Endoscopic Ultrasound Guided Celiac Plexus Block and Neurolysis in the Treatment of Pancreatic Pain

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Pancreatic diseases are considered to be among the most challenging when it comes to pain control and management. Treatment options can vary remarkably based on the underlying disease process, whether benign or malignant, acute or chronic, and patients frequently require a significant amount of opiates for pain control. Commonly employed methods for pain control include celiac plexus block (CPB) and celiac plexus neurolysis (CPN). Conventionally, these were achieved through a percutaneous approach; however, the endoscopic ultrasound (EUS) approach is increasingly being utilized in current practice. Numerous methods and approaches have been recognized and described in literature, with the efficacy and safety profiles of these procedures being the main topics of controversy. This article will review EUS-guided CPB and CPN, including indication, methods, and treatment outcomes.



The celiac plexus consists of a right and left ganglion that lie anterolateral to the aorta at the level of the celiac trunk, the first main vessel to branch off of the aorta below the diaphragm. The crura of the diaphragm lies posterior to the plexus; the kidneys, adrenals, and inferior vena cava are found laterally, and the pancreas overlies the celiac plexus anteriorly.1 The celiac plexus is predominantly innervated by sympathetic fibers that transmit both afferent and efferent signals from all upper abdominal viscera including the pancreas, liver, gallbladder, stomach, and the ascending and transverse colon.2 The celiac plexus receives splanchnic nerves from T5 through T12, which connect at the celiac plexus and pass through the crus of the diaphragm onto the spinal cord.3,4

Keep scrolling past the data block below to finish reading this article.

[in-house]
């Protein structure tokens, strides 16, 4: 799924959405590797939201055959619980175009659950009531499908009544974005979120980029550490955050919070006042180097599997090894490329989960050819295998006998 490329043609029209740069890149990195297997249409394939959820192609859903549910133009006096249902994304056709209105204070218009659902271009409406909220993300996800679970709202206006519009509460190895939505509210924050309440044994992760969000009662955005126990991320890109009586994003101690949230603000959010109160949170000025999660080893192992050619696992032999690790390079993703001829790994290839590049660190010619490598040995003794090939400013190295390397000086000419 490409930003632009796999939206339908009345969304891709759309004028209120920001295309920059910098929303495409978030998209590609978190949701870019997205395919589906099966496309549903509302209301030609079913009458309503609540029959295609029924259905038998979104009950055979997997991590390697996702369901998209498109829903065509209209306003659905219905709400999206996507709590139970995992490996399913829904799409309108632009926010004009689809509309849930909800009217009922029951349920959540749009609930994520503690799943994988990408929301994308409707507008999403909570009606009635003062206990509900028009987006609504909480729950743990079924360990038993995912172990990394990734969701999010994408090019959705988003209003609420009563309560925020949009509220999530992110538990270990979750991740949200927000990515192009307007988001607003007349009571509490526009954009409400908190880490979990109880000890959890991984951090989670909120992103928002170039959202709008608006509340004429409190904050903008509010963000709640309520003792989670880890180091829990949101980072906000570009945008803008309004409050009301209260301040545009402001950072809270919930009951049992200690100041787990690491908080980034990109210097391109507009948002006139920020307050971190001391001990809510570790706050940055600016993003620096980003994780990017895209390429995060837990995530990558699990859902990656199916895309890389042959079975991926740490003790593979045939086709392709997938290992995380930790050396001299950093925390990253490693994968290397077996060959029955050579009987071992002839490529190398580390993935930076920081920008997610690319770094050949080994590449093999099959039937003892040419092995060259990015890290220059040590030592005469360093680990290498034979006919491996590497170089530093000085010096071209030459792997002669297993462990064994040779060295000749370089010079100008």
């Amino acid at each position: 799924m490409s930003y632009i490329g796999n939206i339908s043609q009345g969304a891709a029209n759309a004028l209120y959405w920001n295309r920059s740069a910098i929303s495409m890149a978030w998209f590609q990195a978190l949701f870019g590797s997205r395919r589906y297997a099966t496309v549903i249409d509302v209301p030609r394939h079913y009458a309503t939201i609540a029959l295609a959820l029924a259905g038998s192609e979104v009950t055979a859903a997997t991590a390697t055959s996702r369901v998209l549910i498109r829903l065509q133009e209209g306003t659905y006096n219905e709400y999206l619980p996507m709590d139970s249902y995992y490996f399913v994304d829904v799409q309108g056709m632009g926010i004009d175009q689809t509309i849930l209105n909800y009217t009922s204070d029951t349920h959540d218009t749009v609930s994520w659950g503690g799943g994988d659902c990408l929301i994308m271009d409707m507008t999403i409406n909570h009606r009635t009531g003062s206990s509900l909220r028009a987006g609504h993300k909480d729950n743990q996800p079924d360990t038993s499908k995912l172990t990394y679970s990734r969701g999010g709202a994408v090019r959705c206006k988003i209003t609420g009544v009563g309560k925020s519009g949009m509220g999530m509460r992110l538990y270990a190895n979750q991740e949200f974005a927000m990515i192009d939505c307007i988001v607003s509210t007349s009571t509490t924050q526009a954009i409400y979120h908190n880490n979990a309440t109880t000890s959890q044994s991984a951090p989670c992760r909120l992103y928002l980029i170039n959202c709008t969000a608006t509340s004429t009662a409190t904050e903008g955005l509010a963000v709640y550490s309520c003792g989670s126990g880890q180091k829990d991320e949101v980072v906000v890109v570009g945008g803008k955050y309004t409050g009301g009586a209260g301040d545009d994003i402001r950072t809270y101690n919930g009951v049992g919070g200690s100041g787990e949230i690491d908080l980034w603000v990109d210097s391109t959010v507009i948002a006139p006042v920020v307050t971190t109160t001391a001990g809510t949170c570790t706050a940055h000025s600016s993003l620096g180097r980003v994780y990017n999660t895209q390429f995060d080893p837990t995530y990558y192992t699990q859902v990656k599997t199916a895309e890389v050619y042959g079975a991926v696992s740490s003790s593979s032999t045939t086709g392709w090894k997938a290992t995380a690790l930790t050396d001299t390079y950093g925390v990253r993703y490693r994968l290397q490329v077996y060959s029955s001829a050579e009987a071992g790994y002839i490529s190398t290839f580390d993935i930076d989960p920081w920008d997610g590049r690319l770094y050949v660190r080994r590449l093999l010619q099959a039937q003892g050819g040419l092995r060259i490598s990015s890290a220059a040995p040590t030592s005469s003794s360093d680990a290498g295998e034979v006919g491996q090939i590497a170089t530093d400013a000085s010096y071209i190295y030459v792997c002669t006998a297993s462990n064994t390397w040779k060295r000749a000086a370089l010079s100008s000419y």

Celiac Plexus Block (CPB)

CPB typically involves injection of a local anesthetic and a long-acting steroid into or around the celiac plexus. This process usually results in interruption of neuronal transmission from the celiac plexus, and therefore provides pain relief. The relief provided, however, is temporary, usually only lasting weeks to months, with 3 months being a typical duration of effect. Patients with chronic pain usually require repeated procedures if their pain responds to the initial injection.5 If a patient does not respond to an initial block it can be repeated to see if a second block is beneficial before abandoning further blocks.6

Celiac Plexus Neurolysis (CPN)

CPN involves injection of a neurolytic agent, typically absolute or dehydrated alcohol, into or around the celiac plexus, causing destruction of the ganglia. Bupivacaine is typically injected prior to the alcohol in order to provide analgesia, as the alcohol injection can be painful otherwise. CPN causes permanent nerve damage in an attempt to provide long-lasting pain relief. CPN is commonly reserved for patients with advanced inoperable pancreatic cancer or other intraabdominal malignancies.


Indications for CPB include management of pain associated with chronic pancreatitis. CPN, however, is usually utilized in the treatment of patients with advanced pancreatic cancer-associated pain.7